Usually, not much thought is given to toilets or bathrooms, especially when it comes to feng shui as they are thought of as “taboo” areas of the home. The more fuddy duddy variety of feng shui master would even go so far as to suggest to make them as small as possible, keep them out of sight, and away from the main house even. Today we have to adjust such feng shui recommendations for modern living, as most of us who like our mod cons don’t see our bathrooms and WCs as places where we flush down waste, but as personal sanctuaries where we retreat to relax. For some of us, the bathroom even rivals the position of favourite room of the house! So how do we reconcile the “taboo” vs “sanctuary” dilemma? Easy… just follow some simple rules.
1. AVOID LOCATING BATHROOM IN NW or SW sector
However nice you make your bathroom, it will still be considered taboo to some degree, so to be safe, keep them away from your two most important sectors: the Northwest and the Southwest. The NW represents the Patriarch and a toilet here flushes down his luck. Similarly with the SW for the Mother, as SW represents the Matriarch.
In feng shui, one always strives to preserve the luck of the Mother and Father, and the good fortune of the rest of the family will follow. As such, locate your WCs away from these two sectors. If you buy a ready built house with a bathroom in the NW or SW, and you cannot change the layout of rooms, then at least spend a bit of money to make sure the toilet bowl itself is not located in the NW or SW of the bathroom (Small Tai Chi).
2. AVOID GOLDEN BATHS & TOILETS
A popular show of ostentatiousness (but mostly heard of only among the really nouveau rich) is to have golden gilded tap fittings, and even toilet bowls. This is not just vulgar, it is BAD feng shui! It doesn’t even have to be real gold for it to bring bad luck, because taps wash things away, and when you line your taps with gold, you symbolically flush or drain away your money luck every time you use your taps. Better to go for regular stainless steel taps, and regular materials like ceramic, plastic or Perspex toilet seats.
3. NO TOILETS ABOVE MAIN DOOR
A design that’s super popular with so many developers is to design a house layout plan where the master bathroom and toilet are directly above a main door. Don’t know how that became a norm with many of the housing developments, but this is a major taboo. What can be worse than having a toilet ruin the feng shui of an auspicious sector? To have the toilet above your most important sector of all – your main door sector!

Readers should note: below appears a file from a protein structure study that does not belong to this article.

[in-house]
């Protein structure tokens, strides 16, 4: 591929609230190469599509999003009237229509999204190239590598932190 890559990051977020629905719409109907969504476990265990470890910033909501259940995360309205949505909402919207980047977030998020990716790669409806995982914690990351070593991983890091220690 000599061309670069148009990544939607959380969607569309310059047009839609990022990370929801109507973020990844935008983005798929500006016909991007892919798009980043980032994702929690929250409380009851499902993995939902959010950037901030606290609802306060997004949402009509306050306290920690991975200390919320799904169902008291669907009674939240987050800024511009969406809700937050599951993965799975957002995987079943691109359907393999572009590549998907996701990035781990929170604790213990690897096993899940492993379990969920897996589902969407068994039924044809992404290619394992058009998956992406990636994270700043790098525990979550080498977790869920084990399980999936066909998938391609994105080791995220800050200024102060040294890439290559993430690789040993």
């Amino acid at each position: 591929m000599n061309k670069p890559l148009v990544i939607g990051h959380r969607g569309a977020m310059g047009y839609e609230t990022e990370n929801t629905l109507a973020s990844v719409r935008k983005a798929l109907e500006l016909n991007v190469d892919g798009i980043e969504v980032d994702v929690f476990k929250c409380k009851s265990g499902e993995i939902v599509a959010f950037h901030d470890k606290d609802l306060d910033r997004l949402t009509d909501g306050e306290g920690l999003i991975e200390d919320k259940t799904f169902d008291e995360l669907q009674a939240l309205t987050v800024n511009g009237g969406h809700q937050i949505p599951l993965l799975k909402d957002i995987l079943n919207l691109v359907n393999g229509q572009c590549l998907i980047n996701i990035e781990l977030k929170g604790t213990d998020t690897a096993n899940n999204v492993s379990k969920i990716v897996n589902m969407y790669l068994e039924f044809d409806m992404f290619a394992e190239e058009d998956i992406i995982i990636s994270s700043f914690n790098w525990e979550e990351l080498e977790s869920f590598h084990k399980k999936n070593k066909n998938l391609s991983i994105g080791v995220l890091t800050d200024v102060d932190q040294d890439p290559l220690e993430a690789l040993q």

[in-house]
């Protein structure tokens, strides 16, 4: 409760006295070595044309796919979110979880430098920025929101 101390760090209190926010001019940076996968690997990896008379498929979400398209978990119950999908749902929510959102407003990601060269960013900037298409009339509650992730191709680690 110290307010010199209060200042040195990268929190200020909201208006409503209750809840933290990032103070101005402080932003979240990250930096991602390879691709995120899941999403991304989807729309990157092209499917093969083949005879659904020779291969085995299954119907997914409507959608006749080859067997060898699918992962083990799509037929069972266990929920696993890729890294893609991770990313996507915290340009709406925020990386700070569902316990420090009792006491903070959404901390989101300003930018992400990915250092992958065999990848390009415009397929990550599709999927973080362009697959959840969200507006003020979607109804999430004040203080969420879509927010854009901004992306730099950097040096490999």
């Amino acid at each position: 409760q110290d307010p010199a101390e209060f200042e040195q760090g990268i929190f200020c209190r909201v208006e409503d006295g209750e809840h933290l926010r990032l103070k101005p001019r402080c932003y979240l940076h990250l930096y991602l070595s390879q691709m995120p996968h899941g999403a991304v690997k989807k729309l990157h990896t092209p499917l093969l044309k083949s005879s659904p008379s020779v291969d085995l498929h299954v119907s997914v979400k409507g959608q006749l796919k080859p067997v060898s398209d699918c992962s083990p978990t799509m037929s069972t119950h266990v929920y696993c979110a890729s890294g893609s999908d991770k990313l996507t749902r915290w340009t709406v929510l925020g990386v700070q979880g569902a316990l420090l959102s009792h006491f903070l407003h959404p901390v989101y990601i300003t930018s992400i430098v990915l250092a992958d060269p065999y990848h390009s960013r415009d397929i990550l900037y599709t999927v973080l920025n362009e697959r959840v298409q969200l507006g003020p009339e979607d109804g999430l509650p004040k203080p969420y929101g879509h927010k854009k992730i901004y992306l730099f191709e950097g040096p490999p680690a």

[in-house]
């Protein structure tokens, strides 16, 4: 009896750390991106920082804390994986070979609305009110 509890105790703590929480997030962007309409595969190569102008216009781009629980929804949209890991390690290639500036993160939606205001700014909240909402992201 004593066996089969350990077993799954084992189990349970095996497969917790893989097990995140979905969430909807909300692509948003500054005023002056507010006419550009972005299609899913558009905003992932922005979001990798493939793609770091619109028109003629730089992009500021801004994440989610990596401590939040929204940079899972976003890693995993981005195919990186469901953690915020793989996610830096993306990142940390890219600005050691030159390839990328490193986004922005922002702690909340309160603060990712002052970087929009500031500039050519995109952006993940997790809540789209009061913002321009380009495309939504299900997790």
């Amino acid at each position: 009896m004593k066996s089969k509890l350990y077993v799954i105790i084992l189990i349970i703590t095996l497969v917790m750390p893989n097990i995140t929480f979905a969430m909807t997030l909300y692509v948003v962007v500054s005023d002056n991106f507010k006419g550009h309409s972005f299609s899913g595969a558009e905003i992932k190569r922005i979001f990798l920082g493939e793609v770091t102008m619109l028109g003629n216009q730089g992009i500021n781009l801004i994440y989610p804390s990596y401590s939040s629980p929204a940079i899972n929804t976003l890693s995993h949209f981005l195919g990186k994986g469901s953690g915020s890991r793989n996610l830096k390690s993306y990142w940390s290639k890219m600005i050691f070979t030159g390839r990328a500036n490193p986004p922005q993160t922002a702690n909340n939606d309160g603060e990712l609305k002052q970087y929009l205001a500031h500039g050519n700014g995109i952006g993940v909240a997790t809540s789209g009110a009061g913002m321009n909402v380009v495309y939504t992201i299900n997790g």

So always check for this taboo before putting down your down-payment for your new dream house. If you already live in such a house and have been suffering a spate of bad luck after moving in, it is so worth your while to spend the money to make some changes – either to the location of your bathroom, or to your main door. Because this configuration doesn’t just bring bad luck, it can be dangerous.
4. MAKE SURE TOILETS DON’T SHARE WALLS WITH BEDS
When designing your bathroom, make sure your toilet does not share a wall with your bed. It’s OK to have the bedroom right next to the bathroom; that’s called en suite, and the more en suites you have, the higher the value of your house. But just make sure that something less inauspicious shares the other side of your bed wall. Like your mirror, or sink, or bath.
5. MAINTAIN CARPETS WELL IN YOUR BATHROOM
Using tiles for your bathroom is more practical and more low maintenance, but if you’re the type who likes to step out of a bath onto a plush carpeted finish, then make sure you spend some effort to maintain it well. Lay out an effective foot towel for when you step out of the bath so you don’t get your wall-to-wall carpet wet. If your permanent unmovable carpet is allowed to get damp and stay damp, it can create a subtle but foul smell that emits unhealthy chi. And if your carpet has become like that, the advice is to change your carpet. It will be money well spent.
6. BATH CAN BE BIG, TOILET SHOULD BE SMALL
The taboo associated with bathrooms is usually specifically confined to the toilet bowl, so if you have a beautiful big spa-like bathroom, it is OK. Just remember to keep the actual toilet small. It is better to confine the toilet in a small room within the bathroom. This way, the unpleasant smells from the WC don’t get a chance to waft out to the main area of your spa sanctuary.
Keep the door to your WC closed at all times when not in use. Another solution is to keep your toilet out of the bathroom altogether. This may be inconvenient, but it has been done before, and owners of such bathroom/WC arrangements assure us that it works. This way your WC doesn’t intrude into your bath sanctuary at all, leaving you able to enhance and decorate as much as you like without fear of “activating toilet feng shui”.
7. CHOOSE THE RIGHT COLOUR SCHEME
Don’t make your bathroom too yin. Bedrooms are good when slightly more yin than yang, as bedrooms are where you’re meant to rest and catch up on sleep. Bathrooms, although their meant for relaxing, are also where you scrub and cleanse yourself, so it should be a touch more yang than yin. So go for colours that are bright rather than dark. Whites, creams and pastels work a lot better for bathrooms then blacks, maroons and khakis. If you go for a dark colour, make sure the walls contrast nicely by painting them a complementary light colour. As long as you have balance, and the balance is tipped in favour of yang, you should achieve a good colour scheme.